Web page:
This past August, embattled clonemaker Psystar filed a complaint in the state of Florida seeking a ruling from the court which would allow them to sell copies of copies of Snow Leopard on its own hardware. In addition, Psystar is also seeking an injunction against Apple that would preclude them from tying OS X to Apple hardware on the grounds that Apple has a monopoly in the market for premium computers.
Last week, Psystar amended their complaint to include their recently released Rebel EFI software. Their new complaint also includes a new argument which purports to prove that its actions aren’t in violation of copyright laws because they’re not modifying OS X, but merely bundling OS X with their own proprietary software, much like how you might find a copy of Minesweeper with a retail copy of Windows 7.
Psystar, in essence, is arguing that it’s not tinkering with any OS X source code, but that it merely writes software designed to extend the functionality of OS X, just like a third-party web browser or a word processor.
Psystar’s amended complaint reads:
Psystar’s position with respect to Mac OS X Snow Leopard is analogous to that of a person developing a software application to run on top of Mac OS X Snow Leopard. Just as Microsoft writes Word to run with Mac OS X and Google writes its web browser Chrome to run with Mac OS X, Psystar writes its software to run with Mac OS X Snow Leopard. In fact, the part of Mac OS X Snow Leopard that Psystar interacts with is within the open-source portion of Mac OS X and makes use of features of Mac OS X Snow Leopard designed to allow software developers to extend Mac OS X Snow Leopard to work with different hardware. Admittedly, Apple hopes that this hardware be peripherals such as video cameras or USB memory sticks, but nothing in the technology of Mac OS X Snow Leopard prevents use of the same facilities to extend Mac OS X Snow Leopard for use on non-Apple personal computers.
It’s some crafty legal maneuvering, to be sure, but it’s an argument that ultimately fails for a number of reasons. First, Apple doesn’t prevent Microsoft Word from running on OS X, as opposed to Psytar which has to willfully circumvent Apple security measures in order to get its software and OS X up and running on non-Apple hardware, which is a violation of the DMCA.
Psystar, though, claims that it’s actions constitute fair use under 1201(f) of the DMCA, which reads in part:
a person who has lawfully obtained the right to use a copy of a computer program may circumvent a technological measure that effectively controls access to a particular portion of that program for the sole purpose of identifying and analyzing those elements of the program that are necessary to achieve interoperability of an independently created computer program with other programs, and that have not previously been readily available to the person engaging in the circumvention, to the extent any such acts of identification and analysis do not constitute infringement under this title.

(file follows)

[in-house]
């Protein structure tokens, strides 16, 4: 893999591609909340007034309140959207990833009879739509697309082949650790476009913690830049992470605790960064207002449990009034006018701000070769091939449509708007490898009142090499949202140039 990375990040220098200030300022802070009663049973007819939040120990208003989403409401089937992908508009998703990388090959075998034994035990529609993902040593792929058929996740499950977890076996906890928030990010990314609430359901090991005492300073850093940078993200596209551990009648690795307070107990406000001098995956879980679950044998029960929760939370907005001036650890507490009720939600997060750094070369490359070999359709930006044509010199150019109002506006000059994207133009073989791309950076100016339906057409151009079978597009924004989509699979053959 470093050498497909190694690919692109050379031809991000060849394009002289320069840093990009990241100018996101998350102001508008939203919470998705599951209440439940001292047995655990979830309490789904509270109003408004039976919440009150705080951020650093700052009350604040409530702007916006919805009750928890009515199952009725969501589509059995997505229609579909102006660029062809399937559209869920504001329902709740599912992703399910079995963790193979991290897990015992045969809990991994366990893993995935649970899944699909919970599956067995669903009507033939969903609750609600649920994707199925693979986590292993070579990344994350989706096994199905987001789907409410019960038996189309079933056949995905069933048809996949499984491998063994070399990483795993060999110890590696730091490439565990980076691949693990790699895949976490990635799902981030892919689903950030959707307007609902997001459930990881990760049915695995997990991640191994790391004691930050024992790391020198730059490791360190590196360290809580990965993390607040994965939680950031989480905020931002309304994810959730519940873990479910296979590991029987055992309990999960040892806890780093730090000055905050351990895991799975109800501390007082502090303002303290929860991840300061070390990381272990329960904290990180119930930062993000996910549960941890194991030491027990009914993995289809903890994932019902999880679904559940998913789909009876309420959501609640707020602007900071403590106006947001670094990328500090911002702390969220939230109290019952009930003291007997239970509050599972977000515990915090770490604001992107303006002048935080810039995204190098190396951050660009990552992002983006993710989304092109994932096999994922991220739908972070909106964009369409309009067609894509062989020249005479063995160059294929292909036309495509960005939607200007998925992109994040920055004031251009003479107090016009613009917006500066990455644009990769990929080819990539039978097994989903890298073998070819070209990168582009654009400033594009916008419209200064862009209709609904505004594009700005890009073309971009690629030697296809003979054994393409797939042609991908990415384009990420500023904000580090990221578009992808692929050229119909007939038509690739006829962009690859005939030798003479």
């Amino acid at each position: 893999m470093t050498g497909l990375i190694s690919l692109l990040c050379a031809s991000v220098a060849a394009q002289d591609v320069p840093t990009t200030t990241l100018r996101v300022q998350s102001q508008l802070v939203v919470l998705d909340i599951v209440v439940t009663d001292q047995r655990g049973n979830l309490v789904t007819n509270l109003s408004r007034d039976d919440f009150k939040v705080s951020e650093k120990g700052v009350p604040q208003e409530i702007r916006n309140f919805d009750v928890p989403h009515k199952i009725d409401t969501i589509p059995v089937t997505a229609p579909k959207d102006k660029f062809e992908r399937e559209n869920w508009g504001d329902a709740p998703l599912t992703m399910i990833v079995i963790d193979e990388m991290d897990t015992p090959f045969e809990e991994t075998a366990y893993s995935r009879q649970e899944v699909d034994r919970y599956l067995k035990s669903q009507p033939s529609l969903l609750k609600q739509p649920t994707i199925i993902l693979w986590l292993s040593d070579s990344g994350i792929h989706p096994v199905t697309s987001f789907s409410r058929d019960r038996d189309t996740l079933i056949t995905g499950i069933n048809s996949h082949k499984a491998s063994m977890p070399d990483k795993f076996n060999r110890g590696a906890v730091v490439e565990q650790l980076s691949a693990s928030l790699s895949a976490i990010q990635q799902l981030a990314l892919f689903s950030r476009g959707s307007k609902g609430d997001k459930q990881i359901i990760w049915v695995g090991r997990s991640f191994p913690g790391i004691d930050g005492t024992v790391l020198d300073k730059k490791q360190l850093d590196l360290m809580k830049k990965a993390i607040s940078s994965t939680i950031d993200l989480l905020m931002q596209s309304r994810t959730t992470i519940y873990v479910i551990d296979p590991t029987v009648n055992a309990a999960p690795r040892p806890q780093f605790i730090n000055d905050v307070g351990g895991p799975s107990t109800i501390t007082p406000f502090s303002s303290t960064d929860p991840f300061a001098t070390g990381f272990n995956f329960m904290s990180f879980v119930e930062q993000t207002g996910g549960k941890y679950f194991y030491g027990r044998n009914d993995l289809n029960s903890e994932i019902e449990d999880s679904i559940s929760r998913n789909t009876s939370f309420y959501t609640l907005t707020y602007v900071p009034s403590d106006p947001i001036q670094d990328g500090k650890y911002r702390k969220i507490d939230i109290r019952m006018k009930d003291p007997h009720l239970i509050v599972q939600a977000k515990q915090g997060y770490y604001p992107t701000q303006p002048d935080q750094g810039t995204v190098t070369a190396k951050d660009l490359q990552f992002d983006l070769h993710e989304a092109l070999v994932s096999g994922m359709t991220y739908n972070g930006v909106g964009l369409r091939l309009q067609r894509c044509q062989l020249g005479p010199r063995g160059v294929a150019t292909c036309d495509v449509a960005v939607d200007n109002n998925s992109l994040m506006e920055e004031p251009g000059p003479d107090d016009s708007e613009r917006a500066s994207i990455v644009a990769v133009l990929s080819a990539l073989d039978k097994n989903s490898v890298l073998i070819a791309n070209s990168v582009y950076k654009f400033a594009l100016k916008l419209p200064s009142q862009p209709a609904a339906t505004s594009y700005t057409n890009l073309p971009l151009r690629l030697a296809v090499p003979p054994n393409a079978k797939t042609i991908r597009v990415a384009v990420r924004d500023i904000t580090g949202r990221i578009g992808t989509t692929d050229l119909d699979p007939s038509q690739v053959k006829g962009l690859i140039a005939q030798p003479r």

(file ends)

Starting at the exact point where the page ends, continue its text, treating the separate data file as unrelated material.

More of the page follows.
The case law regarding the fair use exception under section 1201(f) assesses whether the “result of the reverse engineering is an independent non-infringing program.” Clearly, Psystar’s resulting version of OS X is an infringing program, as opposed to a scenario where their reverse engineering would have resulted in an application like Microsoft Word. Psystar isn’t selling software that runs on OS X – rather, it’s selling a modified version of OS X itself.
Furthermore, the reverse engineering exception of the copyright act was enacted as a protection for those seeking to learn, not profit. Note the language, “for the sole purpose of identifying and analyzing those elements of the program that are necessary to achieve interoperability.”
As an example, imagine the following hypothetical. An individual tinkers with the iPhone OS in order to figure out how to port it over to a different handset. That in and of itself is kosher. But now imagine that that individual figures out how to get the iPhone OS onto his own phone hardware with the express intent of then selling said hardware as an iPhone. That’s basically what Psystar is doing with OS X, and its actions are clearly outside the bounds of what section 1201(f) was meant to encompass.
Also, it’s quite obvious Psystar is patently arguing out of both sides of its mouth. It first asserts that it’s software runs innocently on top of OS X, just like any other program. But then it admits that it works around Apple’s security measures, as opposed to every other program.
We should also point out that fair use is an affirmative defense, meaning that the burden is on Psystar to prove that it’s actions constitute fair use. Psystar, though, merely states that it’s engaging in fair use activity without providing any evidence to support that claim. It makes no effort to prove that its version of OS X is a non-infringing copy of Apple’s OS because it knows that it can’t and because it isn’t.
Psytar recently raised a similar argument in the ongoing California case when it filed its motion in opposition to Apple’s motion for Summary Judgment. Both Apple’s motions for Summary Judgment will be decided upon on November 12th, and while our legal hawks here at Edible Apple legitimately feel that Psystar’s legal arguments are all fluff and no substance , it’ll be interesting to see what Judge Alsup ultimately decides.